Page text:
Twitshot
I will take my native Britain as case study but I also hope to explain why Trump happened, why BREXIT happened and why I believe we are in danger of finding ourselves back in an 18th century with touch-screens.
Looks like a call centre, doesn't it?
Around the end of the 18th century many worked in agriculture on tied farms owned by the lords and landowners. They paid to live in a little cottage and work the land to keep their family alive. There was no time for leisure and even less for culture. This was the domain of the aristocracy. They filled their days with lofty conversation, art and literature. Some made great advances in science and exploration due to their brilliance and wealth but mostly due to their wealth. Then came the industrial revolution which invented the middle classes, smart, driven men who took the dispossessed and orphans to work in their factories. They had no rights and were expected to work hard and show gratitude. Education was a luxury and so all doors were closed to betterment. They were all governed by the aristocracy who had the education and hubris to assume their rightful position at the helm of the nation. Some of the new middle classes aspired to these positions as they realised it was leverage to more profitable business.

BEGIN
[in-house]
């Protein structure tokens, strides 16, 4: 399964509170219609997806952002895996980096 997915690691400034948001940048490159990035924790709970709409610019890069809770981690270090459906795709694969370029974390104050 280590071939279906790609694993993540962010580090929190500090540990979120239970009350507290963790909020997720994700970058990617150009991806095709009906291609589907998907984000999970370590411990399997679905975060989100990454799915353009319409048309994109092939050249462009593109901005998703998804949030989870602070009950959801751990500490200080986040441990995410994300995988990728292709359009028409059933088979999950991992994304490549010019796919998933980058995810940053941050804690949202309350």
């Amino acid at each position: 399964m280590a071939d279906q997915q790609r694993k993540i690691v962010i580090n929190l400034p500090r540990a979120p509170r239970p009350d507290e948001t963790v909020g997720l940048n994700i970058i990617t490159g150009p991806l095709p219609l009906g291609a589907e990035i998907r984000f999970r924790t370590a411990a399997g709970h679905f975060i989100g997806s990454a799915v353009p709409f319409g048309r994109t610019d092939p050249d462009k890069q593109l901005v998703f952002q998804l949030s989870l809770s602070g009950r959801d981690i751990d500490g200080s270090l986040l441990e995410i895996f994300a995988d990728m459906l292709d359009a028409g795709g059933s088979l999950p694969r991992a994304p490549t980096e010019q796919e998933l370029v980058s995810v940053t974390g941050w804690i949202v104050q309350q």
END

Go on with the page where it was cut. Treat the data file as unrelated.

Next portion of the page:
The workers had no such aspirations and even believed that they had no right to even consider such positions. The upper classes were the men for the job, no questions. They could not envisage people like themselves having the qualifications necessary to make decisions on such a scale. Here we will see the beginning of the loop, be patient.